5. After the wheel starts spinning, don’t touch the accelerator pedal (gas), but instead sharply press the brake pedal, that’s when the wheel will fly out. 
  6. If the wheel has become so stuck that it is impossible to remove it without pressing the accelerator pedal and braking, you can give it a little gas or put on the second gear and then press the brake sharply again. Making the wheel go even faster is not recommended, because your assistant simply does not have the strength to catch the wheel that flew out so quickly so there is a risk of injury.

After you remove the wheel, wipe off the remnants of WD-40 from it, as well as from the hub, and also clean the adjoining surfaces of the disc and hub from plaque.

How to prevent your wheel from getting stuck

It is better to prevent your wheel from getting stuck in advance. There are various options that can help prevent your wheel from getting stuck:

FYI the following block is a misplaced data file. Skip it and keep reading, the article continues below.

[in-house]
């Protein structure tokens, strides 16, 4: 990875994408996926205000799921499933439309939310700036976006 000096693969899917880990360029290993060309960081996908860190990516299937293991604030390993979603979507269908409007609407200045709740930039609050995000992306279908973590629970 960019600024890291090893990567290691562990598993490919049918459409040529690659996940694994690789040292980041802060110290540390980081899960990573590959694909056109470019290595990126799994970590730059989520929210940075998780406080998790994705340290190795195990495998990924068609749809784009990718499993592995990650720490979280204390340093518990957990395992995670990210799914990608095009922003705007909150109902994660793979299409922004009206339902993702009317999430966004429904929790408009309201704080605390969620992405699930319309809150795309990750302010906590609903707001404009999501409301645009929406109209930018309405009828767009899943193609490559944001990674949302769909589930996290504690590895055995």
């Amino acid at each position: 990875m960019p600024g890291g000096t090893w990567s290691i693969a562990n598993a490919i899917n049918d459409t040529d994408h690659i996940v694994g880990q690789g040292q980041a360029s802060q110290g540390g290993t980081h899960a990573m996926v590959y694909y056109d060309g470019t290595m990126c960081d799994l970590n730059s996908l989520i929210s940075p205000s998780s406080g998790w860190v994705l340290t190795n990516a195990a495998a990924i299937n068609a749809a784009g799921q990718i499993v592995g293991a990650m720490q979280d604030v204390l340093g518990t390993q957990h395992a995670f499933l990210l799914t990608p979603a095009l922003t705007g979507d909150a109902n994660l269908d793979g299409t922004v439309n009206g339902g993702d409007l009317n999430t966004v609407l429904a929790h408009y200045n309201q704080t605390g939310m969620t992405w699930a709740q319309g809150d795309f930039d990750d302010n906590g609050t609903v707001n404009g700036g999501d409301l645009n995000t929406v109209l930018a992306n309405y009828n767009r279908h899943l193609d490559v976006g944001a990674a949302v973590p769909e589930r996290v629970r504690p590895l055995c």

1. Cleaning from rust

Clean the contact surfaces of the disc and hub from rust. Even subtle rust dramatically accelerates the corrosion of the surfaces. Therefore, it is recommended to clean the hub and disk every time they appear plaque. You can do this with an iron brush. If you perform this procedure regularly, the probability of the wheel getting stuck is reduced.

2. Graphite Grease

Apply it on the touching surfaces of the hub and disk, and you will not have to worry about the inability to remove the wheel. Graphite grease should be applied to wheel nuts and all threaded connections and rubbing parts.

3. Copper grease

The composition mentioned above works well at low temperatures and light loads. But for more severe conditions, it is safer to use copper grease. For example, it helps to avoid sticking spark plugs in the engine. If you have forged or light-alloy wheels that you really dont feel like hammering, use copper grease. It is sufficient to coat the discs and hubs with copper grease twice a year for seasonal tire changes.